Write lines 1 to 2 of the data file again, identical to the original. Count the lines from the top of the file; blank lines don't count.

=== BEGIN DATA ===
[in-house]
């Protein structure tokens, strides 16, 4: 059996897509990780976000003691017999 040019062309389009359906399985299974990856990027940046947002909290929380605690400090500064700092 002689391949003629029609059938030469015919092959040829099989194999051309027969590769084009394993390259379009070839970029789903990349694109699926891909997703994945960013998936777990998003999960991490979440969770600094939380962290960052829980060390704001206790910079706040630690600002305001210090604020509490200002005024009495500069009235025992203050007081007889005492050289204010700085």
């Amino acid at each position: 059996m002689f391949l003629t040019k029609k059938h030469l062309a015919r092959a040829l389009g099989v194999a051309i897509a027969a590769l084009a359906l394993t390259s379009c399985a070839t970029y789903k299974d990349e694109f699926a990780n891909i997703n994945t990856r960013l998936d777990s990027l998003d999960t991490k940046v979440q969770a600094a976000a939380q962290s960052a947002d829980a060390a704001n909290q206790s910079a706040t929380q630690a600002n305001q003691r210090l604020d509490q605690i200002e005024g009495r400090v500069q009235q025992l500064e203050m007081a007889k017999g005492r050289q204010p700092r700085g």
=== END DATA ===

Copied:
[in-house]
């Protein structure tokens, strides 16, 4: 059996897509990780976000003691017999 040019062309389009359906399985299974990856990027940046947002909290929380605690400090500064700092 002689391949003629029609059938030469015919092959040829099989194999051309027969590769084009394993390259379009070839970029789903990349694109699926891909997703994945960013998936777990998003999960991490979440969770600094939380962290960052829980060390704001206790910079706040630690600002305001210090604020509490200002005024009495500069009235025992203050007081007889005492050289204010700085």